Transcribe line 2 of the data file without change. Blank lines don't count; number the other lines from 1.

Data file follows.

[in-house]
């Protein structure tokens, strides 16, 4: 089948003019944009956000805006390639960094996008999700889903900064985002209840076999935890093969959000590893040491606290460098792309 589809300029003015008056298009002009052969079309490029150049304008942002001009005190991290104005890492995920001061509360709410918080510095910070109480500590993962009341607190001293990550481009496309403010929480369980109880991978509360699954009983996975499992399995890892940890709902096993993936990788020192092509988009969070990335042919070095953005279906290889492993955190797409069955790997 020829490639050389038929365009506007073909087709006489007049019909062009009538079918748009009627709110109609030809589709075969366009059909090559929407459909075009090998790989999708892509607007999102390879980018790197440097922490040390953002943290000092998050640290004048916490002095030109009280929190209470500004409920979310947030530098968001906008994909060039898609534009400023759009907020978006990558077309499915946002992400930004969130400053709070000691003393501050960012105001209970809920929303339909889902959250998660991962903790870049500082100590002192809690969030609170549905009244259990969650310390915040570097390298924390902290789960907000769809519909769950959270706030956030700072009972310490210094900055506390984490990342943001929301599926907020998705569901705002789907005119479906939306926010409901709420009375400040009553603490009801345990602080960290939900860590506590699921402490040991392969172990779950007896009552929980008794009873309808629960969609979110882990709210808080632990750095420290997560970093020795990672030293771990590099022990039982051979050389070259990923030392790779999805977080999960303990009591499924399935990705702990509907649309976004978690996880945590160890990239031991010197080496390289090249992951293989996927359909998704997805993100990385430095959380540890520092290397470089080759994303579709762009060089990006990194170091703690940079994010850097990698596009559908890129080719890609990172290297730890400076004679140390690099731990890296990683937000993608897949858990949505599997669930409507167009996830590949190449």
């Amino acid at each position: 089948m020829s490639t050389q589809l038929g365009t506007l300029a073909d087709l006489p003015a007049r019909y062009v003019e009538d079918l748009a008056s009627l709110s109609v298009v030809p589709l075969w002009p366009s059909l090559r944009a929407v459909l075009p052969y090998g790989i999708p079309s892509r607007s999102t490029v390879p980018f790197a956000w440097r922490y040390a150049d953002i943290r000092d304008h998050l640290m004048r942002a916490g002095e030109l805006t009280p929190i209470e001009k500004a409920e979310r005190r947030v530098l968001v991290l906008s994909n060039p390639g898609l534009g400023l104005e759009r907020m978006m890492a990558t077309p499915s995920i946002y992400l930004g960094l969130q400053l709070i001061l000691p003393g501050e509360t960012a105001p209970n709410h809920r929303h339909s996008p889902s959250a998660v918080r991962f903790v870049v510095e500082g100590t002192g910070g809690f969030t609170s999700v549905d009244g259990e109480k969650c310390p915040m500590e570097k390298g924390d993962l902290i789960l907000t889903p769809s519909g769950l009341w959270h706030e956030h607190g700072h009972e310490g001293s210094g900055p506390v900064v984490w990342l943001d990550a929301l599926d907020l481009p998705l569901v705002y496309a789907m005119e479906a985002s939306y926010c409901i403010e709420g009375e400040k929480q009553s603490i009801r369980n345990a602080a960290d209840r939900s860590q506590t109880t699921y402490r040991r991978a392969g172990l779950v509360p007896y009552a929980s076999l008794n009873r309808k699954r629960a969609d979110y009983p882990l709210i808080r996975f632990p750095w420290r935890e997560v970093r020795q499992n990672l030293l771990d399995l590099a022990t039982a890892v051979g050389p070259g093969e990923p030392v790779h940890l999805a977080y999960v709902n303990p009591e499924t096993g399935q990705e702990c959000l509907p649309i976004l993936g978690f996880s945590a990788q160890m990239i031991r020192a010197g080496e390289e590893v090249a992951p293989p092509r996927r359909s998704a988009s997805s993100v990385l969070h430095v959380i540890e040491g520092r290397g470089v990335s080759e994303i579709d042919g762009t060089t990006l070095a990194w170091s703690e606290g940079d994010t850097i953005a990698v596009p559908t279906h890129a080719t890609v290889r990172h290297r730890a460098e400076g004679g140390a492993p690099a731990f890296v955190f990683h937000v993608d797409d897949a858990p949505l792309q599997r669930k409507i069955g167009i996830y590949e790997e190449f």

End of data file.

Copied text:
């Protein structure tokens, strides 16, 4: 089948003019944009956000805006390639960094996008999700889903900064985002209840076999935890093969959000590893040491606290460098792309 589809300029003015008056298009002009052969079309490029150049304008942002001009005190991290104005890492995920001061509360709410918080510095910070109480500590993962009341607190001293990550481009496309403010929480369980109880991978509360699954009983996975499992399995890892940890709902096993993936990788020192092509988009969070990335042919070095953005279906290889492993955190797409069955790997 020829490639050389038929365009506007073909087709006489007049019909062009009538079918748009009627709110109609030809589709075969366009059909090559929407459909075009090998790989999708892509607007999102390879980018790197440097922490040390953002943290000092998050640290004048916490002095030109009280929190209470500004409920979310947030530098968001906008994909060039898609534009400023759009907020978006990558077309499915946002992400930004969130400053709070000691003393501050960012105001209970809920929303339909889902959250998660991962903790870049500082100590002192809690969030609170549905009244259990969650310390915040570097390298924390902290789960907000769809519909769950959270706030956030700072009972310490210094900055506390984490990342943001929301599926907020998705569901705002789907005119479906939306926010409901709420009375400040009553603490009801345990602080960290939900860590506590699921402490040991392969172990779950007896009552929980008794009873309808629960969609979110882990709210808080632990750095420290997560970093020795990672030293771990590099022990039982051979050389070259990923030392790779999805977080999960303990009591499924399935990705702990509907649309976004978690996880945590160890990239031991010197080496390289090249992951293989996927359909998704997805993100990385430095959380540890520092290397470089080759994303579709762009060089990006990194170091703690940079994010850097990698596009559908890129080719890609990172290297730890400076004679140390690099731990890296990683937000993608897949858990949505599997669930409507167009996830590949190449």